Re: adult vs. child AB causation

From: Jack Mallah <>
Date: Wed, 11 Feb 2009 08:07:48 -0800 (PST)

--- On Tue, 2/10/09, Brent Meeker <> wrote:
> >>> 2) If the data saved to the disk is only based on A1> (e.g. discarding any errors that A2 might have made) then one could say that A1 is the same person as B, while A2 is not. This is causal differentiation.
> >>
> >> Yes, but I'm assuming A1 and A2 have identical content.
> >
> > That actually doesn't matter - causation is
> defined in terms of counterfactuals. If - then, considering
> what happens at that moment of saving the data. If x=1 and
> y=1, and I copy the contents of x to z, that is not the same
> causal relationship as if I had copied y to z.
> Isn't that making the causal chain essential to the experience; contrary to the idea that the "stream of consciousness" is just the computation? The causal chain is not part of the computation, A1 and A2 could be implemented by different physics and hence different causation.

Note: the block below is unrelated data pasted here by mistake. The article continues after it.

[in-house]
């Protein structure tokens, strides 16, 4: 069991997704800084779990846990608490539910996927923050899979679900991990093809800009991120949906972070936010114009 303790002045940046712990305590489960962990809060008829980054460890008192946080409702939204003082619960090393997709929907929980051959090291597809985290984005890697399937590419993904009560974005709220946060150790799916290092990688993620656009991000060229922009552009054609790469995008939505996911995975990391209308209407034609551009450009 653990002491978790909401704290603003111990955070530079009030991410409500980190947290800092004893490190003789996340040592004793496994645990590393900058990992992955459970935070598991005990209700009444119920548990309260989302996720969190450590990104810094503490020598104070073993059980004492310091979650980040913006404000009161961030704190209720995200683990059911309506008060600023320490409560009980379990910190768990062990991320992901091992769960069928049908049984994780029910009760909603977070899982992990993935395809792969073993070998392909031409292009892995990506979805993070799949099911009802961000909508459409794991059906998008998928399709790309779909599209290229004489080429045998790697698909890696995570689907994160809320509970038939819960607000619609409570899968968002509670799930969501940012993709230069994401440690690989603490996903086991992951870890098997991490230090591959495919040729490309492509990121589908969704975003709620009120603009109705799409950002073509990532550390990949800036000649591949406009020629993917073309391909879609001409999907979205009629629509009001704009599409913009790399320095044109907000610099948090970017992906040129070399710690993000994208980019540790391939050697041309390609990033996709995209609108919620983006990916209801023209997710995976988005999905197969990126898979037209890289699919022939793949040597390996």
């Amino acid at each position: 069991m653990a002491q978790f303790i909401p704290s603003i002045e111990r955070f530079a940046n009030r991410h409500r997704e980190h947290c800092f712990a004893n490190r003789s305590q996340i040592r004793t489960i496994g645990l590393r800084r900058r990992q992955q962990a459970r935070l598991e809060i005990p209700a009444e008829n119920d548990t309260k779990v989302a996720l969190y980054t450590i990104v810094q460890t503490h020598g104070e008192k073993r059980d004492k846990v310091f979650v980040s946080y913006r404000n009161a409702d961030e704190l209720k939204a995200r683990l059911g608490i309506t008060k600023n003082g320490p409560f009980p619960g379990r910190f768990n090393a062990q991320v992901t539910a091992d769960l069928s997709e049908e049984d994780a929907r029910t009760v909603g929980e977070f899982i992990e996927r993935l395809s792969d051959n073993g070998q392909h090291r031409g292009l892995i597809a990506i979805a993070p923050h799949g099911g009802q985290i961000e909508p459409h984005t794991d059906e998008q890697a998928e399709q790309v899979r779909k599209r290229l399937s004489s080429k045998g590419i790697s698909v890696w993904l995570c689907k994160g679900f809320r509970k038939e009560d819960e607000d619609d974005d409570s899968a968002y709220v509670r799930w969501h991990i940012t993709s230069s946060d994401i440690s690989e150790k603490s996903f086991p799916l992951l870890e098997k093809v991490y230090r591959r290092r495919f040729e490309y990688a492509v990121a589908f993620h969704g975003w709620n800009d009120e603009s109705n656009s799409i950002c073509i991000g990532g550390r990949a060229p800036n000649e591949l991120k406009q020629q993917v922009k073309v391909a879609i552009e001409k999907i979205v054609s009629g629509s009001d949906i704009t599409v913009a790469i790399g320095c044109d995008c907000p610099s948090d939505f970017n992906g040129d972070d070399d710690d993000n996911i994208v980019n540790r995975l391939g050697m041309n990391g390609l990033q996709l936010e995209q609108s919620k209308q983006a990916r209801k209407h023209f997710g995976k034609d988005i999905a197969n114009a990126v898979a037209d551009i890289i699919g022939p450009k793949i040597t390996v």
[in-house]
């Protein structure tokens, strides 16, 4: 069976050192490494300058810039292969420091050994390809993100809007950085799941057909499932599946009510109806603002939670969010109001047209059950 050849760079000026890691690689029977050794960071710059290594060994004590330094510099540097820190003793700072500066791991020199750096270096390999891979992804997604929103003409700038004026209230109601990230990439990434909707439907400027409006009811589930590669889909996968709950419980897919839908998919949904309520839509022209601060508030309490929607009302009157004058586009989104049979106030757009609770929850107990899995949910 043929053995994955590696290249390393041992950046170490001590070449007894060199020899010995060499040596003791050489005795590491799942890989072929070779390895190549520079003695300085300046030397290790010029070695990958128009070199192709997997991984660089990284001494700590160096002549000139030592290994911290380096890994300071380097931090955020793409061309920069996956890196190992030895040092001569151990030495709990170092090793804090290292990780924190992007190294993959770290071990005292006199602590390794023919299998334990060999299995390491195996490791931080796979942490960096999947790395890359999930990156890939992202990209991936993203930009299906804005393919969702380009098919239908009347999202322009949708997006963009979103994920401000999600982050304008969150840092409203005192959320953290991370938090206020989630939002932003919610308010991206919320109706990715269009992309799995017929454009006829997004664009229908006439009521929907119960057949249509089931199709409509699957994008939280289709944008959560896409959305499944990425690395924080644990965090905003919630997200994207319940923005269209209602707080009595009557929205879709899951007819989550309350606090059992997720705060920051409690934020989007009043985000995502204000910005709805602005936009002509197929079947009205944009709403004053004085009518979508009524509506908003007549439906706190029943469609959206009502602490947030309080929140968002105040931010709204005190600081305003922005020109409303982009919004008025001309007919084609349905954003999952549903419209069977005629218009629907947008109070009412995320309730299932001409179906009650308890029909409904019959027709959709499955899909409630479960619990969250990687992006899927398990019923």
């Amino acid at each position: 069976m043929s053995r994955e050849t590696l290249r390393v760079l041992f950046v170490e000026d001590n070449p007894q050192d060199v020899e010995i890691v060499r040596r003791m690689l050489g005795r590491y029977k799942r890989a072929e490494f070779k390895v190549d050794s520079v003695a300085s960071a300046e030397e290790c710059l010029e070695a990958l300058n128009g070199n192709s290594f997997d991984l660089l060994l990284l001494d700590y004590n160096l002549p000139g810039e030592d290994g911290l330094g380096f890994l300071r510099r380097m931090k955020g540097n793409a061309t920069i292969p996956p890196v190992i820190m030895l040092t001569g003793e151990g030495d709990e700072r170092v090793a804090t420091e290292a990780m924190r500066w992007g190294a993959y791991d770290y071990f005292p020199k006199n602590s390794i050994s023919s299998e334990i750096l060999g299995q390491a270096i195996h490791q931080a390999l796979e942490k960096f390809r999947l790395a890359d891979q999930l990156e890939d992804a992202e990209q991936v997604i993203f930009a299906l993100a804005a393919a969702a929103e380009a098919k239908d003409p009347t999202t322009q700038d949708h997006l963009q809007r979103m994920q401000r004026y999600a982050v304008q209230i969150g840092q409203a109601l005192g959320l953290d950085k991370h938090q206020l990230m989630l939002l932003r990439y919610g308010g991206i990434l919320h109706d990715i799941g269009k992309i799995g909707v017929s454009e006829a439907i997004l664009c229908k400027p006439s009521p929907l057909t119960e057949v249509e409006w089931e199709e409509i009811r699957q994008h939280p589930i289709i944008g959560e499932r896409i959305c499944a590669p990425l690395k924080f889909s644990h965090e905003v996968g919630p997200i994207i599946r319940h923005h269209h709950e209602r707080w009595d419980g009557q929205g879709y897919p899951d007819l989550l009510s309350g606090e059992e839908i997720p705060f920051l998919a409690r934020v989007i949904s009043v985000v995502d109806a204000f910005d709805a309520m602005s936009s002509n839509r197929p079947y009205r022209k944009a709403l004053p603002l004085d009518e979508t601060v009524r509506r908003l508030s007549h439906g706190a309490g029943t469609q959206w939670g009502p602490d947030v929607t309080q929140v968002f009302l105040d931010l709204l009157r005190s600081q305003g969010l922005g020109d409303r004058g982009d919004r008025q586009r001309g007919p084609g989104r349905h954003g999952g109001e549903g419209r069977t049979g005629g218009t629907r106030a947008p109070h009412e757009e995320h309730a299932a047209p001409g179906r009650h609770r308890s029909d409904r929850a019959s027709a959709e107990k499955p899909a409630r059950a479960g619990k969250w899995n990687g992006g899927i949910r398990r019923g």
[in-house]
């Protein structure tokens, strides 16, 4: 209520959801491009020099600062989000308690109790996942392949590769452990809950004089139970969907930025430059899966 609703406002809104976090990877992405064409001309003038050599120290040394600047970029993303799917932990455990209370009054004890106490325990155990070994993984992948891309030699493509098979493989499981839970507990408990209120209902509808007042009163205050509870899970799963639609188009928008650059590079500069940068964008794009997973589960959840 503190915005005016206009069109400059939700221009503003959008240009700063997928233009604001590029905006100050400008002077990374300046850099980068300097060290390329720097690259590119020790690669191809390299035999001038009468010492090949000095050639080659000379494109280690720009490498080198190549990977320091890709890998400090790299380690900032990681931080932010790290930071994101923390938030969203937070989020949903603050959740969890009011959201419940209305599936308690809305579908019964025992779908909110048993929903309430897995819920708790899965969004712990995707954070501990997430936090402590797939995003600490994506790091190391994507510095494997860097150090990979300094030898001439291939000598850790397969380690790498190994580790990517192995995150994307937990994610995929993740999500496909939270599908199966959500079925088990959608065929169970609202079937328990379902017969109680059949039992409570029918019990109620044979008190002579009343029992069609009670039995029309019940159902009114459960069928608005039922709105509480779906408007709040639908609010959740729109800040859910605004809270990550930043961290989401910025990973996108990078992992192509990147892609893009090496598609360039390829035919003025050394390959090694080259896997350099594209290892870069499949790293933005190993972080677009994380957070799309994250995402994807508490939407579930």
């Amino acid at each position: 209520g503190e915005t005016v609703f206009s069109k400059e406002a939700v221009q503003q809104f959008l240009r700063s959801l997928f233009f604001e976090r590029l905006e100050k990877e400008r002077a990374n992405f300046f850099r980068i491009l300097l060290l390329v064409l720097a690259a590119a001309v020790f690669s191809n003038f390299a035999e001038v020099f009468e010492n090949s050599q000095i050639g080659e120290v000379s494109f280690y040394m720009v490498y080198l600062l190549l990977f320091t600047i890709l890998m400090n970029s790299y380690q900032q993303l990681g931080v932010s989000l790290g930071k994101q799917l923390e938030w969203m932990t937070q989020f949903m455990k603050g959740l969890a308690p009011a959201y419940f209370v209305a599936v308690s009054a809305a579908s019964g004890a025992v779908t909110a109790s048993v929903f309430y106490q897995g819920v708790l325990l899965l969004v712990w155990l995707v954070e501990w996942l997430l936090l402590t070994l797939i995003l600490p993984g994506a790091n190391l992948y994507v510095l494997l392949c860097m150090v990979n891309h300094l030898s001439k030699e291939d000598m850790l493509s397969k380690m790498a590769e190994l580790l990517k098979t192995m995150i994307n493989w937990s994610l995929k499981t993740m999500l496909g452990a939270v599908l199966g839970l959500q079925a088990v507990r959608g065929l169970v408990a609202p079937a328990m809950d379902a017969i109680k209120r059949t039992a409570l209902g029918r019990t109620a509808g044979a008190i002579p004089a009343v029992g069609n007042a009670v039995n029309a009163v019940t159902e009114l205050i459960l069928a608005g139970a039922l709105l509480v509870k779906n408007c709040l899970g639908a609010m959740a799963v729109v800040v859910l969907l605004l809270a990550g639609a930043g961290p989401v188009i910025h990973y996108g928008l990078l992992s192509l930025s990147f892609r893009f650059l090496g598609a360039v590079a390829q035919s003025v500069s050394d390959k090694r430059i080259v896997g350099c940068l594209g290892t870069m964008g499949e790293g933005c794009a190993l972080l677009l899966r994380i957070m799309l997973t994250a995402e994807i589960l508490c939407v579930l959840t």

--- On Tue, 2/10/09, russell standish <> wrote:
> But surely the counterfactuals are the same in each case too? In which case it is the same causal relationship. We're talking computations here, each computation will respond identically to the same counterfactual input.

I believe you both are taking what I wrote out of context. Sorry if I was not clear.

In the above I was talking about the moment at which the data is saved, from either A1 or A2, when making the transition to B in the thought experiment.

BTW, causation (sensitivity to counterfactuals) is part of the criteria for an implementation of a computation. So in that sense causation is essential to the experience.


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Received on Wed Feb 11 2009 - 11:07:56 PST

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